In a sense, this total fabrication becomes the most real part of the whole fabric of Evan’s identity and the heart of the piece. Here — and only here — Evan realizes his longing to interact honestly and in person. Otherwise he sits in his room and interacts with his computer screen. He’s pathologically shy; his divorced mother works all the time; his father abandoned them both for a new life and family; he has no social status at school. Evan materializes, against the evidence available to him, his notion that no matter who you are, how isolated you feel, “you will be found.” With no one there to help him when he fell from a tree and broke his arm, Evan creates a Connor who was present. Through his fictional characterization of Connor, he projects and works out his own sense of isolation, though this figure also “convinces” Evan to continue the lie. And more, he constructs a Connor that he was there for, retroactively producing an intervention in his suicidal depression that his parents and fellow students failed to perform.

click to enlarge MATTHEW MURPHY
  • Matthew Murphy
Ultimately, as Evan profits by pretending to have been Connor’s friend — dating Zoe, being co-president of a fundraising effort devoted to memorializing him, going viral for a heartfelt speech caught on camera and posted on Facebook — his very notion of what a self is becomes unstable, as does his sense of what it means to be there for others and the veracity of self-representations as curated on social media. The apparent intimacy and reality of the newsfeed posts and tweets warp, visibly rendered in the projections with disturbing lines that distort photos and obscure text.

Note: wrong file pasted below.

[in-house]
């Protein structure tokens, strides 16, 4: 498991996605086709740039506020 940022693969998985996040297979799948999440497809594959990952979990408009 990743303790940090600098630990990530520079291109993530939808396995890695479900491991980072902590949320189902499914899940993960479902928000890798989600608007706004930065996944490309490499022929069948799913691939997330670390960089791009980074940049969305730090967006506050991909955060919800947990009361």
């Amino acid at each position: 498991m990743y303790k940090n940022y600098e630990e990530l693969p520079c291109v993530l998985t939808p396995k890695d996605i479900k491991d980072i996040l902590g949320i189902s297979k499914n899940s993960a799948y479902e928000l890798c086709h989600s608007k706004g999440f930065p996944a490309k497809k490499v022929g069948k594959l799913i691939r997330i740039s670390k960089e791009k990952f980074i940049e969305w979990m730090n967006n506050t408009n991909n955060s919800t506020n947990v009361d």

While Evan’s sequence of lies predictably fails to sustain him forever, and the consequences of his words inevitably compromise his integrity and hurt the Murphy family, Dear Evan Hansen is far from a pat condemnation of generation Z’s tendency to curate themselves online or stretch the truth in order to gain social status. The musical handles nearly all its characters lovingly, treating their ethical dilemmas and yearning for connection seriously. Sniffles were audible during Tuesday night's performance as Evan’s single mother sang to him about high school struggles and being enough just the way you are. The outstanding cast — particularly Steven Christopher Anthony in the title role and Stephanie La Rochelle as Zoe — carry the restrained scenes with specificity, precision and sincerity.

Most importantly, despite the dangers of online self-curation and particularly fictionalized accounts of others’ trauma, Levenson’s book takes care to establish fiction and performance — both onstage and in our largely imagined social lives — as fundamental to establishing relationships and becoming a self.

$45-$686, 7:30 p.m. Wednesday-Thursday, 8 p.m. Friday and Saturday, 2 p.m. Saturday and Sunday, 7:30 p.m. Sunday (through December 22), Majestic Theatre, 224 E. Houston St., (210) 226-3333, majesticempire.com.